Winner: Kazushi Sakuraba, Unanimous Decision
Dominating performance from Sakuraba and he just completely took Belfort out of his gameplan and then took his heart. Quadros questions whether Belfort might have hurt one of his hands early in the fight because he stopped punching VERY early in the first round and that was about it. A big win for Sakuraba which served to legitimize him as a complete mixed martial artist, as opposed to just a strong grappler.
Mark Coleman vs. Nobuhiko Takada
Yeah, it’s THIS match. We get to see highlights of Takada’s fight with Rickson from PRIDE 1, as well as the rematch from PRIDE 4, where Takada did better and actually held the advantage for a moment, but finally succumbed to another straight armbar. We even get some highlights from his “win” over Kyle Sturgeon at PRIDE 2. Coleman was coming off of three straight UFC losses and was trying to get his career back on track in PRIDE, and Quadros talks about how Coleman’s losses were to three of the best strikers around in MMA at the time. Takada is not one of those types of strikers.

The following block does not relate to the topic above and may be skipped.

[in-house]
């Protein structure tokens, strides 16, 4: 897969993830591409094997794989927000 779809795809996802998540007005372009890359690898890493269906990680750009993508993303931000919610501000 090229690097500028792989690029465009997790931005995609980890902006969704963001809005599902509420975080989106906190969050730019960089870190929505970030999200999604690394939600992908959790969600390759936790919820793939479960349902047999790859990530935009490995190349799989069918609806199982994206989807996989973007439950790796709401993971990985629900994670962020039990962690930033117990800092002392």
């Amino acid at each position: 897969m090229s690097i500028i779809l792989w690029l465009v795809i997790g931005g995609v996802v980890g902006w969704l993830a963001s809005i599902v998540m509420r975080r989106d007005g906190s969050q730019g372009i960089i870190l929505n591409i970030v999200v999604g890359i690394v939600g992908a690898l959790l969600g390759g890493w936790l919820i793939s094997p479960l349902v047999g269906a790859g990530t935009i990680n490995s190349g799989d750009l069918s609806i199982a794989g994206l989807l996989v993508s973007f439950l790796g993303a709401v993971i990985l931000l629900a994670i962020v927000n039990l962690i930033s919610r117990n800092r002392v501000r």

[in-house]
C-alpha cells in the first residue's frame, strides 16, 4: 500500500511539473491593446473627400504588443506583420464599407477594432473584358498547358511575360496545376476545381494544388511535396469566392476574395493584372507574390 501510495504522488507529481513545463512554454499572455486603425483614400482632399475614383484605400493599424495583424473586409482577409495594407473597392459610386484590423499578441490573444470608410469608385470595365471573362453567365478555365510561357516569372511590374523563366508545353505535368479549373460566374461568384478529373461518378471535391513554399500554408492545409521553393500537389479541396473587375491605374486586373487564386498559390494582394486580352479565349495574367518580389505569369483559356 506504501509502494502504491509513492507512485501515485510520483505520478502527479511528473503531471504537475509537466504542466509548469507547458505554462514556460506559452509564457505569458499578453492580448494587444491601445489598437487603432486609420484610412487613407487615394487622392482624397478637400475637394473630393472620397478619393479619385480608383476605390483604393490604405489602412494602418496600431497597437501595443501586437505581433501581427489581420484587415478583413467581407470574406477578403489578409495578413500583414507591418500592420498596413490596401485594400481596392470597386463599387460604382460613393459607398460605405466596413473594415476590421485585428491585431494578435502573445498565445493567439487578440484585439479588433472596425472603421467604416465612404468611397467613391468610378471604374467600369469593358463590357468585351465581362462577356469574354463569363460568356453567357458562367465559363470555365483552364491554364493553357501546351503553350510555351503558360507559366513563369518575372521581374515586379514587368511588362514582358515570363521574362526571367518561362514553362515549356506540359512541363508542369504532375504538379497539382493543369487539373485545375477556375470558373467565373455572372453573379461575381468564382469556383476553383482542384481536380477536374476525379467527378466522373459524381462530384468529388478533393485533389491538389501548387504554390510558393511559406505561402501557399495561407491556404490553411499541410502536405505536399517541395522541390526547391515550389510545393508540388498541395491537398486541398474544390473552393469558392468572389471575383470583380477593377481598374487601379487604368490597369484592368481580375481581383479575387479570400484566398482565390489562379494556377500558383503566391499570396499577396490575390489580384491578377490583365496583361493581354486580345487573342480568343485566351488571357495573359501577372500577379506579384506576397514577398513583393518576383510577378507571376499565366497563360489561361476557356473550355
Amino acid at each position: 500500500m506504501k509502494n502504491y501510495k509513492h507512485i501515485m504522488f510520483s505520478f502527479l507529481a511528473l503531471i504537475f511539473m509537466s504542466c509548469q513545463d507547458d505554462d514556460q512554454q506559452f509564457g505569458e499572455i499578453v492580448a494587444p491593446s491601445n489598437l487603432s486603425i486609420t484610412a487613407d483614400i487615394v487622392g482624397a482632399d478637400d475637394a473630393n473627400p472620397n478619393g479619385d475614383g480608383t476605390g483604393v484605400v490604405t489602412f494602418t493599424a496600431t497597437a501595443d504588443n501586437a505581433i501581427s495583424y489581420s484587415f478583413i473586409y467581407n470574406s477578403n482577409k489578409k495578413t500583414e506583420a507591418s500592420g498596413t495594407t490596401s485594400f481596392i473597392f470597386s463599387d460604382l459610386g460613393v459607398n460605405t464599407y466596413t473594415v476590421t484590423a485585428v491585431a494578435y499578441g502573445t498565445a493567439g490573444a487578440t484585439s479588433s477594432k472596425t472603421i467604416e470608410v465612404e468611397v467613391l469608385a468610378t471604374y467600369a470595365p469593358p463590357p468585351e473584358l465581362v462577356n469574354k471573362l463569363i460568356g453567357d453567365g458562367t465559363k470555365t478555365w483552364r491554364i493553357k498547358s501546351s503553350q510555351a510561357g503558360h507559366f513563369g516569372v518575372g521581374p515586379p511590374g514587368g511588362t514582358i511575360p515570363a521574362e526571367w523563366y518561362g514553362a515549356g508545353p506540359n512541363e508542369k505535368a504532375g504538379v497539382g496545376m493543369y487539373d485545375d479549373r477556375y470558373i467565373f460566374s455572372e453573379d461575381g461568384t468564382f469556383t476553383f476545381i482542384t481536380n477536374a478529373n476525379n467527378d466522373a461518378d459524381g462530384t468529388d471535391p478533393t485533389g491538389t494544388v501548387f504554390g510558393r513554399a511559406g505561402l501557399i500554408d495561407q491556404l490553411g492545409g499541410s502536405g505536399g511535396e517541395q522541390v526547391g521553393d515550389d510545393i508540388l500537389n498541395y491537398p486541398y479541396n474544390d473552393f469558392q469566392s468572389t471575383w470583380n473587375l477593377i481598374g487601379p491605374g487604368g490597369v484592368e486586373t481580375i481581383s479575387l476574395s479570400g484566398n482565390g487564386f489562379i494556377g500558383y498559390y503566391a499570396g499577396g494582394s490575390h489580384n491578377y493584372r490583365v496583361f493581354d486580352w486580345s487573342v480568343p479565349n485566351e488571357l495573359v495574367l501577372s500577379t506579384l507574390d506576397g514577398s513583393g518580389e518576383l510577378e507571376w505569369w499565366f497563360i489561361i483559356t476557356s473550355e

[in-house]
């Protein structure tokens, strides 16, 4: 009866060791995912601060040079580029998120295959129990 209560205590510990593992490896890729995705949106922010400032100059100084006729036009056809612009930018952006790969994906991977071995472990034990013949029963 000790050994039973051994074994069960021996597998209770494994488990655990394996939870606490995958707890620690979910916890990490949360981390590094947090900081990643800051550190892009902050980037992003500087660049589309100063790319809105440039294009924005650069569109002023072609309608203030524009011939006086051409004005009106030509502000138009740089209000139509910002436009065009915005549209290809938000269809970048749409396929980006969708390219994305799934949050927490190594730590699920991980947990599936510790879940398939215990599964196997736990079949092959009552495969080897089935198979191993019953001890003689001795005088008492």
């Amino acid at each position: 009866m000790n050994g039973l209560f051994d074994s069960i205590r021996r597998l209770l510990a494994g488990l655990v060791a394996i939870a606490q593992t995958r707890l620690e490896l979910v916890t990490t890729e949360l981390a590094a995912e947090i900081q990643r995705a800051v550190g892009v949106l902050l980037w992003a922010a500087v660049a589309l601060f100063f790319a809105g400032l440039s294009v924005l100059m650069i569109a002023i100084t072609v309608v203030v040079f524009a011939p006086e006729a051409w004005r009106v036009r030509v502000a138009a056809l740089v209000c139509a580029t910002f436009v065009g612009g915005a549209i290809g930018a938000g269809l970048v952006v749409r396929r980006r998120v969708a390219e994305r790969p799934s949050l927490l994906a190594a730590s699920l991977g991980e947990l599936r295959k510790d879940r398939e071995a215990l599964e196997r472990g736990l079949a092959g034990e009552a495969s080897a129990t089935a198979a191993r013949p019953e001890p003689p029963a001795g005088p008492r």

They circle and Coleman bullrushes Takada, clinching him against the ropes and picking up a single-leg as Takada has his arm hooked in the ropes. The referee gives him a yellow card for breaking the rules and then restarts the fight in the middle of the ring. Coleman with a deep, DEEP double-leg takedown into a short slam and he’s on top in Takada’s guard, cross-facing Takada and landing a couple of punches. Takada controls the arms of Coleman and holds on for dear life, though Coleman does get a hard shot to the body. Short right hook to the head lands for Coleman and another body shot follows that up. Coleman has a neck crank attempt but he lets it go to try and pass the guard, but he can’t do it, ending up in full guard. Bas and Quadros aren’t sure why Coleman let go of the neck crank attempt but it looks good for him now as he passes guard into side control, kneeing at Takada’s hips and tailbone. We get a shot of Mark Kerr, nattily attired in a grey suit, who is in Coleman’s corner for this fight. Elbow to the body from Coleman and he’s told by the referee that that’s not a legal strike, which just prompts Coleman to throw more knees to the body. Coleman takes the full mount and lands some punches to the ribs before Takada turns his back to Coleman. They scramble back to their feet into a clinch and Takada pulls guard before Coleman slams him to the mat. Takada works a closed guard, keeping Coleman’s arms pinned and trying to avoid damage. Bas ends up doing a little foreshadowing, saying that the only way that Takada could win is if he was able to get a leglock on with Coleman’s wrestling shoes on, but both he and Quadros dismiss that possibility as ludicrous. Coleman finally postures up out of the guard and lands some good ground and pound, working both the body and head of Takada. He tries to pass the guard but just ends up stacking up Takada in the middle of the ring as Takada finally gives up the side control. Elbow to the body by Coleman and he tries to get to the mount again before Coleman grabs a side headlock crank. Takada fights it off and tries the smother technique on the face of Coleman and Coleman lands some punches before Takada gets free for a moment. Coleman pounces and takes him right back down though, landing some knees to the body. Coleman looks for a keylock but JUST runs out of time and the round ends. Knowing what I know now, and even watching it for the first time, a lot of those strikes looked pulled. The knees at the end and some of the punches were especially obvious.